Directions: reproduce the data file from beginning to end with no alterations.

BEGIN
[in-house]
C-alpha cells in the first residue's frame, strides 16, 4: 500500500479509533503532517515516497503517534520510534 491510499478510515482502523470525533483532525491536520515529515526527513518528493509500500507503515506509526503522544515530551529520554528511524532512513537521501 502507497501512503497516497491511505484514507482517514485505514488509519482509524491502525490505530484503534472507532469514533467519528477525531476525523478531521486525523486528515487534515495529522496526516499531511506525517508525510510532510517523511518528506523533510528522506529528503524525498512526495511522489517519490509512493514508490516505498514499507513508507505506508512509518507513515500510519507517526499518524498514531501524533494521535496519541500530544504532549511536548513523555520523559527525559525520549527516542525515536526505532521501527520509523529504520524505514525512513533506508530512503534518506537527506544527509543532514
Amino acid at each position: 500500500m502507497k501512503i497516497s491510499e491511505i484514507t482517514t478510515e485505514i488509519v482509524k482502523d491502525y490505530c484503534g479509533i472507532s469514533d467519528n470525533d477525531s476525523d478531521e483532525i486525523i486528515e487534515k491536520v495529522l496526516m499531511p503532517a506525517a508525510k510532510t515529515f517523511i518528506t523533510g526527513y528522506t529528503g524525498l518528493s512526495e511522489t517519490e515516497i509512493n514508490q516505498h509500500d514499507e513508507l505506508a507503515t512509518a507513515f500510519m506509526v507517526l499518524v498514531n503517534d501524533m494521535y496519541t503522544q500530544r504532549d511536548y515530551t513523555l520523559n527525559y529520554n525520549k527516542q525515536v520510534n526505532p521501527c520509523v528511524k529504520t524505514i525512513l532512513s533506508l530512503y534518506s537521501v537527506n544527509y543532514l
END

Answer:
[in-house]
C-alpha cells in the first residue's frame, strides 16, 4: 500500500479509533503532517515516497503517534520510534 491510499478510515482502523470525533483532525491536520515529515526527513518528493509500500507503515506509526503522544515530551529520554528511524532512513537521501 502507497501512503497516497491511505484514507482517514485505514488509519482509524491502525490505530484503534472507532469514533467519528477525531476525523478531521486525523486528515487534515495529522496526516499531511506525517508525510510532510517523511518528506523533510528522506529528503524525498512526495511522489517519490509512493514508490516505498514499507513508507505506508512509518507513515500510519507517526499518524498514531501524533494521535496519541500530544504532549511536548513523555520523559527525559525520549527516542525515536526505532521501527520509523529504520524505514525512513533506508530512503534518506537527506544527509543532514
Amino acid at each position: 500500500m502507497k501512503i497516497s491510499e491511505i484514507t482517514t478510515e485505514i488509519v482509524k482502523d491502525y490505530c484503534g479509533i472507532s469514533d467519528n470525533d477525531s476525523d478531521e483532525i486525523i486528515e487534515k491536520v495529522l496526516m499531511p503532517a506525517a508525510k510532510t515529515f517523511i518528506t523533510g526527513y528522506t529528503g524525498l518528493s512526495e511522489t517519490e515516497i509512493n514508490q516505498h509500500d514499507e513508507l505506508a507503515t512509518a507513515f500510519m506509526v507517526l499518524v498514531n503517534d501524533m494521535y496519541t503522544q500530544r504532549d511536548y515530551t513523555l520523559n527525559y529520554n525520549k527516542q525515536v520510534n526505532p521501527c520509523v528511524k529504520t524505514i525512513l532512513s533506508l530512503y534518506s537521501v537527506n544527509y543532514l